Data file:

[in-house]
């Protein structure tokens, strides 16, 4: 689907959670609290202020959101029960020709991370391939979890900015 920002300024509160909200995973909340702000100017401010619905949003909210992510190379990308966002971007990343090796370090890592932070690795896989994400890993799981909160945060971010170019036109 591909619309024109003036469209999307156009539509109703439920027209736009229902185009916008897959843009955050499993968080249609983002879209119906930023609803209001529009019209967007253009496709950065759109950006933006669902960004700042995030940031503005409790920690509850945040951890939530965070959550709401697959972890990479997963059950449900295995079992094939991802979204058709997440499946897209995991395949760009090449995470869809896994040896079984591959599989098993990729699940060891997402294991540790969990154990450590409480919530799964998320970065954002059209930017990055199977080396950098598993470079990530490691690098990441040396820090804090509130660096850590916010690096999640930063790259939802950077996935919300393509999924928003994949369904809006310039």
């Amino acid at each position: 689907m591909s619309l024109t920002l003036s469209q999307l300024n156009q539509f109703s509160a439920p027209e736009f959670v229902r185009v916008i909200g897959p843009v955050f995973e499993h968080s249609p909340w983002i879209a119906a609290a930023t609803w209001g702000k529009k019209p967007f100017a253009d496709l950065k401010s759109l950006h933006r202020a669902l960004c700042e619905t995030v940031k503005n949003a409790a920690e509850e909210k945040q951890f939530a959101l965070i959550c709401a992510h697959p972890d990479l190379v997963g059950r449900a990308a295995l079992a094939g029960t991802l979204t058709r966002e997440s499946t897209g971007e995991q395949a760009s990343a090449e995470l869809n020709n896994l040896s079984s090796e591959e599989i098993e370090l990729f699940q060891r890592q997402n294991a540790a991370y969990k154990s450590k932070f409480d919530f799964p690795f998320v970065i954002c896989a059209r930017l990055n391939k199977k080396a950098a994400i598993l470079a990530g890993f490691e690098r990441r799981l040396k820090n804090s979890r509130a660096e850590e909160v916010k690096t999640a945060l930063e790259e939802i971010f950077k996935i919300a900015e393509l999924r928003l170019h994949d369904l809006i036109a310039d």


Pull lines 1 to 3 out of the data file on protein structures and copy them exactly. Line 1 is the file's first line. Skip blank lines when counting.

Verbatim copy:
[in-house]
């Protein structure tokens, strides 16, 4: 689907959670609290202020959101029960020709991370391939979890900015 920002300024509160909200995973909340702000100017401010619905949003909210992510190379990308966002971007990343090796370090890592932070690795896989994400890993799981909160945060971010170019036109 591909619309024109003036469209999307156009539509109703439920027209736009229902185009916008897959843009955050499993968080249609983002879209119906930023609803209001529009019209967007253009496709950065759109950006933006669902960004700042995030940031503005409790920690509850945040951890939530965070959550709401697959972890990479997963059950449900295995079992094939991802979204058709997440499946897209995991395949760009090449995470869809896994040896079984591959599989098993990729699940060891997402294991540790969990154990450590409480919530799964998320970065954002059209930017990055199977080396950098598993470079990530490691690098990441040396820090804090509130660096850590916010690096999640930063790259939802950077996935919300393509999924928003994949369904809006310039």
């Amino acid at each position: 689907m591909s619309l024109t920002l003036s469209q999307l300024n156009q539509f109703s509160a439920p027209e736009f959670v229902r185009v916008i909200g897959p843009v955050f995973e499993h968080s249609p909340w983002i879209a119906a609290a930023t609803w209001g702000k529009k019209p967007f100017a253009d496709l950065k401010s759109l950006h933006r202020a669902l960004c700042e619905t995030v940031k503005n949003a409790a920690e509850e909210k945040q951890f939530a959101l965070i959550c709401a992510h697959p972890d990479l190379v997963g059950r449900a990308a295995l079992a094939g029960t991802l979204t058709r966002e997440s499946t897209g971007e995991q395949a760009s990343a090449e995470l869809n020709n896994l040896s079984s090796e591959e599989i098993e370090l990729f699940q060891r890592q997402n294991a540790a991370y969990k154990s450590k932070f409480d919530f799964p690795f998320v970065i954002c896989a059209r930017l990055n391939k199977k080396a950098a994400i598993l470079a990530g890993f490691e690098r990441r799981l040396k820090n804090s979890r509130a660096e850590e909160v916010k690096t999640a945060l930063e790259e939802i971010f950077k996935i919300a900015e393509l999924r928003l170019h994949d369904l809006i036109a310039d």